Gyaraspur – a drive through history on 24th March 2019
Gyaraspur is a small town in Madhya Pradesh on Sagar Bhopal road, 114 km from Sagar and 38 km before Sanchi. On the same route is Kasba Bagrod, some 60 km from Sagar. Though I have travelled this road many times before, this was the first time I explored the history that dots the route.
Kasba Bagrod has a step well ( bawadi) which according to folk lore always existed. Some believe that it is over 700 years old. We stopped to check it out. The locals still take water from this step well though it has been fitted with multiple pumps to supply drinking water to nearly localities. Being close to the highway, the well has been covered. As per stories there the step well was constructed due to insistence of the daughter of a rich man who did not want any jewels or property from her father for her wedding but the well so that the village folk would not have to walk to distant places to fetch water. Don’t know if the story is authentic! The well is serving the locals even today!
Another 40 km down the road is Gyaraspur. In olden days the north south corridor cut though this town. Today, it is a small insignificant town, best known as an archeological site with some very beautiful structures from the 9th and 10th century which have stood the test of time. The temples were perhaps Vishnu temples originally and later became Jain temples. There is a lot of similarity with Khajuraho temples as far as the overall structure goes and the carvings of the dancer statues on top of the doorways.
We first stopped at Maladevi temple which is a Jain temple with hindu gods carved on the outside. It is built on the eastern side of a hill and is almost embedded into it. It was struck by lighting and hence not open to public from inside. The statues of lord Mahavir are visible from outside as good amount of light streams in. The carvings outside are still intact and fairly intricate. Even the rocks near the temple have some carvings. The temple is on a hill and overlooks a valley full of farms. At this time they were mostly dry as the wheat had stated ripening and some had already been harvested.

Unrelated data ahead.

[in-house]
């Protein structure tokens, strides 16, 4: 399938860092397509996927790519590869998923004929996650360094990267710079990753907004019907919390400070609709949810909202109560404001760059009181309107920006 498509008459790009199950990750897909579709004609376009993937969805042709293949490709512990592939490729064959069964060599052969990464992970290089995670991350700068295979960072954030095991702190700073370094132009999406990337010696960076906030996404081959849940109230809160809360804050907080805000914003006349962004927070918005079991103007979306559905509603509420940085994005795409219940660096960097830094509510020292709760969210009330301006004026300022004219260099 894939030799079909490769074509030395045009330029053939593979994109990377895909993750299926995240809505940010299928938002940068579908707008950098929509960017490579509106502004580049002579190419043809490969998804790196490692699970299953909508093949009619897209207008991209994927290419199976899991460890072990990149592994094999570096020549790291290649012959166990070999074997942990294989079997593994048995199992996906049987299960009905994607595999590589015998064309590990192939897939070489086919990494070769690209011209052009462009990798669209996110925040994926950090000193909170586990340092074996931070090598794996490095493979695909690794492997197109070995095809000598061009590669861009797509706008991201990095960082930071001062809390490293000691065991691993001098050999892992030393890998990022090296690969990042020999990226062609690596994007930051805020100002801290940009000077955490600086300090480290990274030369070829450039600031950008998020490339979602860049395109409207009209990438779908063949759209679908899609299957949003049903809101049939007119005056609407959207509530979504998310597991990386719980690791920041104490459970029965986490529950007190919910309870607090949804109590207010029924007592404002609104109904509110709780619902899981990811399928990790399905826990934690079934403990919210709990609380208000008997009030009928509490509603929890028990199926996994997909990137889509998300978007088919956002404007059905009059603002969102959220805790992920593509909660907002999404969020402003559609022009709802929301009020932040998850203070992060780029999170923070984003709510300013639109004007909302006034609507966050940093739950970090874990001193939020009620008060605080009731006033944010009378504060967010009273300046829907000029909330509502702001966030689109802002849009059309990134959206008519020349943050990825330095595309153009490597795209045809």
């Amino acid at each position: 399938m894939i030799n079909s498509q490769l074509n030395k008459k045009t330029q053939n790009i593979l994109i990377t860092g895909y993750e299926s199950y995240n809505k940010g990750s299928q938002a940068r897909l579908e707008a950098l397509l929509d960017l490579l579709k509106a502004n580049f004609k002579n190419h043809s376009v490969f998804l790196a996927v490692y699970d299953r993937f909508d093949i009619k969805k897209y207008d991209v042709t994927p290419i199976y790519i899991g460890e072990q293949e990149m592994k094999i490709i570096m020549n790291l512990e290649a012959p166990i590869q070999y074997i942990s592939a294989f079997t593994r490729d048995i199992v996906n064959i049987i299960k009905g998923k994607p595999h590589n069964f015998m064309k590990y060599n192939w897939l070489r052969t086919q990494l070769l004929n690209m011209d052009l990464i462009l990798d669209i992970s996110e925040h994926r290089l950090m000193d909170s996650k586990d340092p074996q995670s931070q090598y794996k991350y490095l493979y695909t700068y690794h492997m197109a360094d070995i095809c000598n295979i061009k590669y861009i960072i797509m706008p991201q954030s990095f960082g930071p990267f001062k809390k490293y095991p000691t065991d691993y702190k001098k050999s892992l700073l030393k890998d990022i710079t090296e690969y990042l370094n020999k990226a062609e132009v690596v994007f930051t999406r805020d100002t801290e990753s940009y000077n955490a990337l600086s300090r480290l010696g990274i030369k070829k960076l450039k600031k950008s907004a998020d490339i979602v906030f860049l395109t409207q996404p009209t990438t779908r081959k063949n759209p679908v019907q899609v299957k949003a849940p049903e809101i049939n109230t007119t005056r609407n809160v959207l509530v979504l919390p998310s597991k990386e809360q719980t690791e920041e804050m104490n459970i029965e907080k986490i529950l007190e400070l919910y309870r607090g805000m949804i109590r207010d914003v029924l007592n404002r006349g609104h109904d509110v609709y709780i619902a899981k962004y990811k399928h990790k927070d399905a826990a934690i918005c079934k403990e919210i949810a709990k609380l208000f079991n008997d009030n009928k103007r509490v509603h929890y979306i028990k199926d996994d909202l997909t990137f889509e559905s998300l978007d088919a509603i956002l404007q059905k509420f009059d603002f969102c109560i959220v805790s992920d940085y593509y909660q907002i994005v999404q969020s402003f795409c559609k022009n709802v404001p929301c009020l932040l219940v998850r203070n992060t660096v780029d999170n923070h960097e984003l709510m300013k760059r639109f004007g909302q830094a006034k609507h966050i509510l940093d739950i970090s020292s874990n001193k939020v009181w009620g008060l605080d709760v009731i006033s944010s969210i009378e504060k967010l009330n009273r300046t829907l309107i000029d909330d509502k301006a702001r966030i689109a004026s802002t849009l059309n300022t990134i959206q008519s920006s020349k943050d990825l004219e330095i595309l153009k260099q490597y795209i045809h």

Very close by is the archaeological site for the famous Hindola Toran and Arch from the 9th century. The nine avatars of Vishnu are carved on the pillars of the toran. The carvings on these two surviving structures is intricate. Besides the two structures, the place is full of carved stones which would have belonged to a temple structure. Many of the intricately carved broken pillars, beams and statues etc been collected and piled up around the arch. In any other country there would have been effort to restore the temple. There is a museum close by which houses the more preserved status etc. But it was closed on account of holiday.
Within the city there are 2 other sites. The first one has two carved set of arches next to each other. They could be just chattris or pillar structure of an old temple. The second one was Brijmath, a 10th century temple. The temple has carvings of Vishnu, Shiva and Brahma on the outside but was later converted to a Jain temple. The area was closed so we could not get a look inside.
In just about an hour I had got a great tour of architecture from 9th and 10th centuries! Close to Sanchi, this is a place worth adding on your agenda when planning a visit to Sanchi.